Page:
I0-1=-E[2(Θ)α122(Θ)α1β2(Θ)α1ξ2(Θ)βα12(Θ)β22(Θ)βξ2(Θ)ξα12(Θ)ξβ2(Θ)ξ2]-1=[var (α^1)cov(α^1,β^)cov(α^1,ξ^)cov(β^,α^1)var (β^)cov(β,ξ^)cov(ξ^,α^1)cov(ξ^,β)var(ξ^)].

The second partial derivatives included in I0-1 are given as follows

2(Θ)ξα1=i=1nα1F(x;ξ)(log α1){α1F(xi;ξ)-1+β¯(log α1)(F(x;ξ)/ξ)+2β¯α1-1}((log α1)α1F(x;ξ)+β¯)2,2(Θ)α12=i=1nα1F(x;ξ)-1{(log α1)β¯F(x;ξ)2+β¯+βα1-1α1F(xi;ξ)-1(F(x;ξ)-1)-α1F(x;ξ)-1}((log α1)α1F(x;ξ)+β¯)2,2(Θ)ξ2=i=1nα1F(x;ξ)(F(x;ξ)/ξ){(log α1)α1F(x;ξ)+β¯(log α1)3F(x;ξ)/ξ)+β¯}((log α1)α1F(x;ξ)+β¯)2+i=1nf(x;ξ)(2f(x;ξ)/ξ2)-(F(x;ξ)/ξ)2(f(x;ξ))2,2(Θ)α1β=n(α1-β)+i=1n{(log α1)F(x;ξ)+1}α1F(x;ξ)-1((log α1)α1F(x;ξ)+β¯)2,2(Θ)β2=-n(α1-β)2-i=1n1((log α1)α1F(x;ξ)+β¯)2,

and

2(Θ)βξ=i=1n(log α1)α1F(x;ξ)(F(x;ξ)/ξ)((log α1)α1F(x;ξ)+β¯)2.

The above approach is used to derive the (1 − δ)100% confidence intervals for the parameters α1, β, and ξ as in the following forms α^1±Zδ/2var(α^1),β^±Zδ/2var(β^), and ξ^±Zδ/2var(ξ^), where Zδ/2 is the upper (δ/2)th percentile of the standard normal distribution.

5.3. Simulation study of the NEx-APTW distribution

In order to evaluate the performances of the maximum likelihood estimators of the (α1, β, ξ), a simulation study is conducted. The process is carried out as:

  • We generate N = 750 samples of sizes n = 25, 50, . . . , 750 from the NEx-APTW distribution.

  • Initial values for the parameters are selected as given in Table 1.

  • Compute the biases and MSEs given by Bias(w^)=(1/750)Σi=1750(w^i-w) and MSE(w^)=(1/750)Σi=1750(w^i-w)2, for w = (α1, β, ξ), respectively.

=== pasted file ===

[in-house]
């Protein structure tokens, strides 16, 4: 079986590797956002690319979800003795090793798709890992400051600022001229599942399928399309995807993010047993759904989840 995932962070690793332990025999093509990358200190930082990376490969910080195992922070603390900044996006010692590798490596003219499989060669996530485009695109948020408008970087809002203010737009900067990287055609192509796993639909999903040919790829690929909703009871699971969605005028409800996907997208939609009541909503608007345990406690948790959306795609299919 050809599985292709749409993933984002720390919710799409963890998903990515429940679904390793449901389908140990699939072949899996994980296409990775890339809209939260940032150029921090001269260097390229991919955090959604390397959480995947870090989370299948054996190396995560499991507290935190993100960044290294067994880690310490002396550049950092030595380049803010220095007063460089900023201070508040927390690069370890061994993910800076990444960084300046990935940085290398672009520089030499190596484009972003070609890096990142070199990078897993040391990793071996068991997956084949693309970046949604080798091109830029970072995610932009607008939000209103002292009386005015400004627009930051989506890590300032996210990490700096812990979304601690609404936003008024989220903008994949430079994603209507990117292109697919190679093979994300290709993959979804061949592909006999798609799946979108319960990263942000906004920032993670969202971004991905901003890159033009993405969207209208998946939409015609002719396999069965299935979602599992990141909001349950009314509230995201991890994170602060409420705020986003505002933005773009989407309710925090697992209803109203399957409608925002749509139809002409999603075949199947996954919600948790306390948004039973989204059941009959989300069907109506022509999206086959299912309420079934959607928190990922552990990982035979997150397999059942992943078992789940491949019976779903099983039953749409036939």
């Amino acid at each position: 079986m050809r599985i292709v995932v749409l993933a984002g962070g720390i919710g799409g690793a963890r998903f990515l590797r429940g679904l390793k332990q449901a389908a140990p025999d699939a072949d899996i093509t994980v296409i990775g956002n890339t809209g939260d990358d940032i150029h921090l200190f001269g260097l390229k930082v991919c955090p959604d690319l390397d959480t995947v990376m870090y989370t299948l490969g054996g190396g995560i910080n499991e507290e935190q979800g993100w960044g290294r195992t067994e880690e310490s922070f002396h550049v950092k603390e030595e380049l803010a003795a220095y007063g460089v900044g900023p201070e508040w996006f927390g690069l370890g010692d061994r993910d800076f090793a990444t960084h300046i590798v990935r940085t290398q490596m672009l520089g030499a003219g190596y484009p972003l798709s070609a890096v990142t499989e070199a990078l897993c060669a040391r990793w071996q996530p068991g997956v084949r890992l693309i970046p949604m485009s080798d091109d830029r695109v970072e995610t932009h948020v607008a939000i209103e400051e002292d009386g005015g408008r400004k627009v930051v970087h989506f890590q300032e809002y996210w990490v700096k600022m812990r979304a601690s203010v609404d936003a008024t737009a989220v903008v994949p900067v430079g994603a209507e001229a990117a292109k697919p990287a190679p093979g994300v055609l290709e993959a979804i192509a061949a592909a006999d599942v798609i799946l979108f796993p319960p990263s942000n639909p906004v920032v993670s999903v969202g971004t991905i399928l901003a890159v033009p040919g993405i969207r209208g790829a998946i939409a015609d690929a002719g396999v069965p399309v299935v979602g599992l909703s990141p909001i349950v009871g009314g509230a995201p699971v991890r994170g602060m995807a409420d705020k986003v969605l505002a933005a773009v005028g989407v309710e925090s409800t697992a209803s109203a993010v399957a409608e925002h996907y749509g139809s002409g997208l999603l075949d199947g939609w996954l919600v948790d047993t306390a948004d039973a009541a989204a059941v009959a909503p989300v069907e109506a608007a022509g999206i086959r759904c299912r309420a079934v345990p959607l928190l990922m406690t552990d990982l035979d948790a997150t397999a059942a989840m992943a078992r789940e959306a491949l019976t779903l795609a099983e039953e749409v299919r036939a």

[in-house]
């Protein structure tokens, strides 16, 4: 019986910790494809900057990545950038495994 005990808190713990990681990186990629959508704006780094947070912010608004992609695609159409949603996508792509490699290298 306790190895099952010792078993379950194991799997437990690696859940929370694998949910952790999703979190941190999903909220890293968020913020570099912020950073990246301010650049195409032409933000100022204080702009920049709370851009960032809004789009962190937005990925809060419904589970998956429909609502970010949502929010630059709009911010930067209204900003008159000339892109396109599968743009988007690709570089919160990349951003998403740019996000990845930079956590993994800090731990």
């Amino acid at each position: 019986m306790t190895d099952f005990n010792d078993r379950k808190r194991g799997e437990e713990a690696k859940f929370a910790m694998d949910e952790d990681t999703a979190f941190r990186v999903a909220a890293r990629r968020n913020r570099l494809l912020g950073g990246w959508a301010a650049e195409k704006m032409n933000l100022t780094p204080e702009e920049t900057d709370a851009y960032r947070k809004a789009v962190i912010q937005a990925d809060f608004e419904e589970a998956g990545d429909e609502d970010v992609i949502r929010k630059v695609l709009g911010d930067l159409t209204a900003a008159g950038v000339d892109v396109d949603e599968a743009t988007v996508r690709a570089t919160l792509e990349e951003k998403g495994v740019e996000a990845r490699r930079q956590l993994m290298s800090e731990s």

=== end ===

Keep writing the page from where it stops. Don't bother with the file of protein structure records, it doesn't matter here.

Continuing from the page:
6. Actuarial measures of the NEx-APTW distribution

One of the most important tasks of actuaries is to evaluate the exposure to market risk in a portfolio of instruments, which arise from changes in underlying variables such as prices of equity, interest rates or exchange rates. In this section, we calculate two well-known and important risk measures Value at Risk (VaR) and Tail VaR (TVaR) for the proposed distribution, which play a crucial role in portfolio optimization under uncertainty. Furthermore, based on these measures, a simulation study is performed and we show that the proposed distribution has heavier tails the Weibull and exponentiated Weibull (EW) distributions.

6.1. Value at risk

In the context of actuarial sciences, the measure VaR is widely used by practitioners as a standard financial market risk. It is also known as the quantile risk measure or quantile premium principle. VaR of a random variable X is the qth quantile of its cdf and specified with a given degree of confidence say q (typically 90, 95, or 99%), see Artzner (1999). If X has pdf (1.3), then the VaR of X is given by

xq=F-1(t),

where t is the solution of the expression α1t+β¯t-q(α1-β)-1=0.

6.2. Tail value at risk

Another important measure is TVaR, also known as conditional tail expectation (CTE) used to quantify the expected value of the loss given that an event outside a given probability level has occurred. Let X follow the NEx-APTW distribution, then the TVaR of X is defined as